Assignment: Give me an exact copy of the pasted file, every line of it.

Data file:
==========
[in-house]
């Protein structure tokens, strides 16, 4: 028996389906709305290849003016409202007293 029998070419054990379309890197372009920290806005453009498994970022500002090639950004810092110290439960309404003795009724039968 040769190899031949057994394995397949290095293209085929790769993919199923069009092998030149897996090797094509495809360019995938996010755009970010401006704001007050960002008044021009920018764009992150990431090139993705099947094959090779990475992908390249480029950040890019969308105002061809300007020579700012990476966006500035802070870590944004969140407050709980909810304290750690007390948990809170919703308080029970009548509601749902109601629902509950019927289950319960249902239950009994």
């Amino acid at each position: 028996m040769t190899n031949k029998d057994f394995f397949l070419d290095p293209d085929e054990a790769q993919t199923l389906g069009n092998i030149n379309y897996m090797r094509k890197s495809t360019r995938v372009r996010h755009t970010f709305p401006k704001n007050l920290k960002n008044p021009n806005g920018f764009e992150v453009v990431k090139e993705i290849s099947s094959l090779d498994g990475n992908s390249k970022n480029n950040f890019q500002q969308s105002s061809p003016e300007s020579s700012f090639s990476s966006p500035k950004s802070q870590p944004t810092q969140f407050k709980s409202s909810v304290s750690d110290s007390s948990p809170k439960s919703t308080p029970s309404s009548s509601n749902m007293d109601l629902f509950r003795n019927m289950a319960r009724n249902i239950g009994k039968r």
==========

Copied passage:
[in-house]
């Protein structure tokens, strides 16, 4: 028996389906709305290849003016409202007293 029998070419054990379309890197372009920290806005453009498994970022500002090639950004810092110290439960309404003795009724039968 040769190899031949057994394995397949290095293209085929790769993919199923069009092998030149897996090797094509495809360019995938996010755009970010401006704001007050960002008044021009920018764009992150990431090139993705099947094959090779990475992908390249480029950040890019969308105002061809300007020579700012990476966006500035802070870590944004969140407050709980909810304290750690007390948990809170919703308080029970009548509601749902109601629902509950019927289950319960249902239950009994």
């Amino acid at each position: 028996m040769t190899n031949k029998d057994f394995f397949l070419d290095p293209d085929e054990a790769q993919t199923l389906g069009n092998i030149n379309y897996m090797r094509k890197s495809t360019r995938v372009r996010h755009t970010f709305p401006k704001n007050l920290k960002n008044p021009n806005g920018f764009e992150v453009v990431k090139e993705i290849s099947s094959l090779d498994g990475n992908s390249k970022n480029n950040f890019q500002q969308s105002s061809p003016e300007s020579s700012f090639s990476s966006p500035k950004s802070q870590p944004t810092q969140f407050k709980s409202s909810v304290s750690d110290s007390s948990p809170k439960s919703t308080p029970s309404s009548s509601n749902m007293d109601l629902f509950r003795n019927m289950a319960r009724n249902i239950g009994k039968r």